Richard Talley and AJHPTalley also led AJHP’s move to an improved web platform that extended the journal’s reach and ensured it kept pace with digital trends in academic publishing. Mohassel said Talley was particularly proud of the 2010 launch of AJHP Voices, the journal’s popular podcast series, which he developed in collaboration with Zellmer.

Talley helmed the journal when it faced perhaps its most dramatic threat — a defamation lawsuit. The suit was filed by a manufacturer in response to a peer-reviewed report, published in AJHP in 2007, comparing the potential for airborne contamination among five different aseptic isolator devices.

A federal court found no basis for the lawsuit. Talley wrote that the ruling was “important to the entire world of scientific publishing in that it upheld the rights of authors, reviewers, and editors to convey candid, fact-based opinions and publish results without fear of retribution.”

In addition to leading AJHP, Talley oversaw ASHP’s Production Center, website development, and CareerPharm teams in his role of assistant vice president of ASHP’s Publications and Drug Information Systems Office. He was unstinting in the friendship and support he extended to his staff.

“Richard is the reason that I worked more than two decades at ASHP — first in AJHP’s manuscript development group and then in ASHP’s News Center,” said retired News Center Director Cheryl A. Thompson. “He encouraged me and made sure I did not flounder in new endeavors. When I asked in 2003 to become a remote worker in California, without a plan to return to headquarters at any time, he wholeheartedly supported me.”

Richard Talley with Lori Justice, Maryam Mohassel, Lori Justice, and Pamela HsiehMohassel said she was grateful for Talley’s influence on her career during the 14 years she worked for him, but she valued his friendship even more.

“I was fortunate to have known this kind and gracious man and will miss him terribly,” Mohassel said. “He was my mentor and dear friend. To those of us who knew Richard well and worked with him closely, he was a man of integrity who remained true to his principles even when it was inconvenient. He was brilliant, compassionate, generous, fair, and loyal. Most importantly, his competence and confidence as a leader were always tempered by his humility.”

Catherine Klein met Talley in 1985 when she worked for him as AJHP assistant editor and initially thought her new boss was “a serious, staid, editorial staffer.”

“I got that one completely wrong,” said Klein, who now serves as director of education development and outcomes at ASHP’s Office of Professional Development. She said Talley loved to gather with his team at local restaurants to celebrate staff hires, departures, and retirements.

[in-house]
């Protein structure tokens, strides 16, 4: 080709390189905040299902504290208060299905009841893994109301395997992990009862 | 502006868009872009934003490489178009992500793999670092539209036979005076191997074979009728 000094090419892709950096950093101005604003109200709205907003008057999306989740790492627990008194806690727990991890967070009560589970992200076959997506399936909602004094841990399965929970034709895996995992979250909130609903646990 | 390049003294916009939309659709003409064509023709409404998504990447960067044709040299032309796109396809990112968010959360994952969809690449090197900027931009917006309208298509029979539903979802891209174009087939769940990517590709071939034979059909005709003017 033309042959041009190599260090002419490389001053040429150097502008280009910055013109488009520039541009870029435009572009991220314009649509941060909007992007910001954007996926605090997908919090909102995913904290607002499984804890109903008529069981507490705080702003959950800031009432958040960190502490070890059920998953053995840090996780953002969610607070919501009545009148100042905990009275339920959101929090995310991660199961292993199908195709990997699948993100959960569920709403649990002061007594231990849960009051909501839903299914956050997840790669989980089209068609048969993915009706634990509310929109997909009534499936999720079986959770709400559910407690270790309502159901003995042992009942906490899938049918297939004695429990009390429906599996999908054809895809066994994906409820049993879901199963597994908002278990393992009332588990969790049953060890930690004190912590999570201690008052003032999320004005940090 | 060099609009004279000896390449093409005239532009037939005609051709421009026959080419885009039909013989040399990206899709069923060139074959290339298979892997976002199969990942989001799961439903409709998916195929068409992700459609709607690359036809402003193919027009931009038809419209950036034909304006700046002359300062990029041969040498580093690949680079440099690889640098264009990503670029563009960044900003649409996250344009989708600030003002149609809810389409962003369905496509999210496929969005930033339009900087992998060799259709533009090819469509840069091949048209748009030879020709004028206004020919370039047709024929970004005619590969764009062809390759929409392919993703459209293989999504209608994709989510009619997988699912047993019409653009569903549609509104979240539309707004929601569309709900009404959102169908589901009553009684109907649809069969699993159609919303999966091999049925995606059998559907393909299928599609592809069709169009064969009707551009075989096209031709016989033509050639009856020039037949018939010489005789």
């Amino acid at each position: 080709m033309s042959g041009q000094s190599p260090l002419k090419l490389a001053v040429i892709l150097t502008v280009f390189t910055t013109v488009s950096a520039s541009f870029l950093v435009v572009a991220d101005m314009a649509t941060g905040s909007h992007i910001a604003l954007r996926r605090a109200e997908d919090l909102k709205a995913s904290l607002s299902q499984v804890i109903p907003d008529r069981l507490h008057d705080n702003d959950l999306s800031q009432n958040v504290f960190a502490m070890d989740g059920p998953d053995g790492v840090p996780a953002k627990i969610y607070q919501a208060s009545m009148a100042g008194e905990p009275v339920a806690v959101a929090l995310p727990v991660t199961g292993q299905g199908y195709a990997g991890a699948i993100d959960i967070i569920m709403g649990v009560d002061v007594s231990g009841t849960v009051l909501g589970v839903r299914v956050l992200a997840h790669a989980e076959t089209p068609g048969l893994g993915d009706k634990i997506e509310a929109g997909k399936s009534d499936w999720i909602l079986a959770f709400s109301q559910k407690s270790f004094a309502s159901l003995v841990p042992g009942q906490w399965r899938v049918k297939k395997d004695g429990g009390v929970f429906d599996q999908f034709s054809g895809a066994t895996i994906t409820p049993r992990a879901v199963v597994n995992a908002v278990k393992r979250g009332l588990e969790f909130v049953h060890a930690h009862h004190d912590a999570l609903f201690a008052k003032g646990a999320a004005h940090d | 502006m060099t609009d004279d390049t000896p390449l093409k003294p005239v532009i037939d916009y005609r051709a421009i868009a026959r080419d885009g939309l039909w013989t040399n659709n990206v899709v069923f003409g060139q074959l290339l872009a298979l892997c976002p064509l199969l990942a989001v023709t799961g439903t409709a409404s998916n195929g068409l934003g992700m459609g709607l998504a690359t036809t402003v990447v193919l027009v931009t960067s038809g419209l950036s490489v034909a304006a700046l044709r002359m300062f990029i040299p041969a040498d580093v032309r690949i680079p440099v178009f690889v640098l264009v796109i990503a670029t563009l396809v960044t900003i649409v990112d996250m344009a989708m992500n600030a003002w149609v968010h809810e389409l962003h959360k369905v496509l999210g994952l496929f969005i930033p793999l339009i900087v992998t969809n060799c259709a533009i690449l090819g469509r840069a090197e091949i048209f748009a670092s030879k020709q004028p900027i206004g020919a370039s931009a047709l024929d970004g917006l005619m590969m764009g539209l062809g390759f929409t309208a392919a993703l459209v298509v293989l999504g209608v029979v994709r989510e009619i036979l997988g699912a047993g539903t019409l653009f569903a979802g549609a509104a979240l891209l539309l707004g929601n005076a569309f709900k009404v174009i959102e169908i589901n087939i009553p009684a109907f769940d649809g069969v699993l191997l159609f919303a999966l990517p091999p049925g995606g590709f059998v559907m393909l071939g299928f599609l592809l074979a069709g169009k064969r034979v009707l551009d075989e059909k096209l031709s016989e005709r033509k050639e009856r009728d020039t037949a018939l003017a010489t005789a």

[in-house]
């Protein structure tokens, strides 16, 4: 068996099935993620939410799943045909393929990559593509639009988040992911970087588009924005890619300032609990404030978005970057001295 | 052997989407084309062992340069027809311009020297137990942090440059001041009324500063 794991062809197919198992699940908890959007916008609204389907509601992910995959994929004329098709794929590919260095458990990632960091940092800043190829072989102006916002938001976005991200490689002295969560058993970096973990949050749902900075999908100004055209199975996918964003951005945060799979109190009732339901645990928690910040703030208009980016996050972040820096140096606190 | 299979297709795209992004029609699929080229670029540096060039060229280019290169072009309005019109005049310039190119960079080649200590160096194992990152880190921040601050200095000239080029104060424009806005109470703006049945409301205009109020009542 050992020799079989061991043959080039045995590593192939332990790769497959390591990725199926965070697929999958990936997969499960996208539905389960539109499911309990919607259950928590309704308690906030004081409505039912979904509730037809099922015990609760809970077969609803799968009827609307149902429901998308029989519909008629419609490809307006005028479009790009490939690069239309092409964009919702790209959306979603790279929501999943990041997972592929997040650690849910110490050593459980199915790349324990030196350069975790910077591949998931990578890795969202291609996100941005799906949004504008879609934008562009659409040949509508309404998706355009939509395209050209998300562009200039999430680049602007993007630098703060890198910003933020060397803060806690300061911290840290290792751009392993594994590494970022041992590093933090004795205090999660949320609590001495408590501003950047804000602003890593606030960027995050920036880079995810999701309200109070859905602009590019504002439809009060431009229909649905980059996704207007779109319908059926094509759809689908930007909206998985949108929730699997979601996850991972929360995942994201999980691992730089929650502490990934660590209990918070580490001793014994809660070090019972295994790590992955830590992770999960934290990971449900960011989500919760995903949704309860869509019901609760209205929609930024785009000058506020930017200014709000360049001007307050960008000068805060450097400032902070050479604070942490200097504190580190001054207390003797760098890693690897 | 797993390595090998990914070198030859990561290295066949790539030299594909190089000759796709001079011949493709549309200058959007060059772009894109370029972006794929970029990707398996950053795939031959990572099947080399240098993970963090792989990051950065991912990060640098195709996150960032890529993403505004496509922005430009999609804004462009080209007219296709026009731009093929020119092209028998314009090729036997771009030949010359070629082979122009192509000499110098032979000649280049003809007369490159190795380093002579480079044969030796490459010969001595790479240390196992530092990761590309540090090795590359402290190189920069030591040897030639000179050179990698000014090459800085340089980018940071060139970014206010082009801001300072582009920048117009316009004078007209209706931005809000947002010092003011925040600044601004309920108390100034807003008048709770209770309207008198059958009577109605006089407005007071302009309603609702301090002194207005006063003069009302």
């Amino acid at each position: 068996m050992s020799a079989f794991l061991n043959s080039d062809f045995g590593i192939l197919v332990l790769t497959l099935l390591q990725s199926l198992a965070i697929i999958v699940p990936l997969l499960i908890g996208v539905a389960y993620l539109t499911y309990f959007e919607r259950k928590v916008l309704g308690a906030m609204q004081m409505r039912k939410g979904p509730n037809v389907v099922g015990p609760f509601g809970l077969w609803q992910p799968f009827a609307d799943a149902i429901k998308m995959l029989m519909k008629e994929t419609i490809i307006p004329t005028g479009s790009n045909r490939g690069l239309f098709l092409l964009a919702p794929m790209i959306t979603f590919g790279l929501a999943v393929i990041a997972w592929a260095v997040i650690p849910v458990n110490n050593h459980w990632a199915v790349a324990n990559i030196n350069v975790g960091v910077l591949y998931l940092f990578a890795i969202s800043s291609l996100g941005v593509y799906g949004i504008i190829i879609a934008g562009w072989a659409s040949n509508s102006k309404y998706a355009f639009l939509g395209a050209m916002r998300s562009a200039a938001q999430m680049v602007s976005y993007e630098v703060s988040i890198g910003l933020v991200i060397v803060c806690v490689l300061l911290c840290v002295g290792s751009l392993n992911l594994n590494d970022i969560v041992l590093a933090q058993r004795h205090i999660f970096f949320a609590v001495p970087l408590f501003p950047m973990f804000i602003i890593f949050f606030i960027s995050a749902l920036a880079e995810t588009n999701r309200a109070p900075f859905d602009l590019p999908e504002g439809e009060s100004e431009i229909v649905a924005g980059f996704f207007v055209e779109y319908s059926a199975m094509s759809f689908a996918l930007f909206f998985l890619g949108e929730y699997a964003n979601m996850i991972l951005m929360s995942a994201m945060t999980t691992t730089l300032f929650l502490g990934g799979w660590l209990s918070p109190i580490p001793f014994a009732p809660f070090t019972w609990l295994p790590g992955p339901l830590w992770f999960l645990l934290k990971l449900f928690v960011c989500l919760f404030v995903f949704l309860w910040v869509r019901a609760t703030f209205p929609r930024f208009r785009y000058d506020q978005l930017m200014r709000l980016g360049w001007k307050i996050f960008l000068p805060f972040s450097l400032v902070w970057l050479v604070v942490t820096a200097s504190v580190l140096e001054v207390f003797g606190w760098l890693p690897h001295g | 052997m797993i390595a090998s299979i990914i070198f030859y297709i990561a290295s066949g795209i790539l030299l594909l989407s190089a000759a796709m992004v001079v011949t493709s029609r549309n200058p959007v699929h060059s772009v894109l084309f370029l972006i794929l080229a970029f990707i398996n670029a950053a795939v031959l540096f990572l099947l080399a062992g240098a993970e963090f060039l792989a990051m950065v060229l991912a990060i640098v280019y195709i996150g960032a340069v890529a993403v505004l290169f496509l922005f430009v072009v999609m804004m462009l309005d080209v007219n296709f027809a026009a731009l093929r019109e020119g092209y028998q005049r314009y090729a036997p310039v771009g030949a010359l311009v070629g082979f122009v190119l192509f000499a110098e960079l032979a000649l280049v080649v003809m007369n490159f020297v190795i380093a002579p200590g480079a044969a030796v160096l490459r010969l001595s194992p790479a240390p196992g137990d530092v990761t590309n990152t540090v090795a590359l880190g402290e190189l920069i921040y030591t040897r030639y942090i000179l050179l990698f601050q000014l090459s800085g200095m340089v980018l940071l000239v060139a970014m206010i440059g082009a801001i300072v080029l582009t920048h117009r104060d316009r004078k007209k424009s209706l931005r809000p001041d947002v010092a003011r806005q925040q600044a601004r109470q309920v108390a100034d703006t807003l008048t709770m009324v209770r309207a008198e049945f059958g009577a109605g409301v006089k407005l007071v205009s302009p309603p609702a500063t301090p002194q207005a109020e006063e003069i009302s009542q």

“I’ll always be thankful for Richard’s stewardship in my pharmacy career. Yes, he was instrumental in helping me grow during my tenure on the journal staff, but I’m most grateful for the support and attention he gave me during life’s big moments — marriage, motherhood, and death of my spouse,” Klein said.

Johnna Hershey, director of ASHP’s Production and Platform Services, said Talley always treated his staff as people first and employees second.

She recalled being nervous many years ago at the prospect of informing Talley, her new boss, that she was expecting and would soon be on maternity leave. Hershey wrote a “script” outlining her preparation for handling any contingencies that might arise during her absence.

“After I got the nerve to enter Richard’s office, I launched into my written remarks. He interrupted me to say, ‘Congratulations to you and Bryan! That is the best news you’ll ever receive in your life.’ He went on to tell me how much his wife and children meant to him,” Hershey said.

Richard Talley and Bona BenjaminShe also valued Talley’s self-described management style, which was “to hire qualified people and then get out of the way so they could do their jobs.”

Talley is survived by his wife of 40 years, Bona Benjamin, who joined ASHP’s staff in 2007 and helped lead the organization’s medication-use quality efforts until her retirement in 2017.

Other survivors include son John (Jack) Talley, his wife Leslie Erin McCullough, and their sons Kai and Knox; and son Michael Talley and his partner Dan Gibbs. He is predeceased by his father, Paul Lester Talley; mother Myrtle (Helms) Zimmerman; stepfather Louis Zimmerman; brother Paul Lester Talley; and stepsisters Linda Cheatley and Susan Friou.

[This news story will appear in an upcoming issue of AJHP.]



Posted October 13, 2021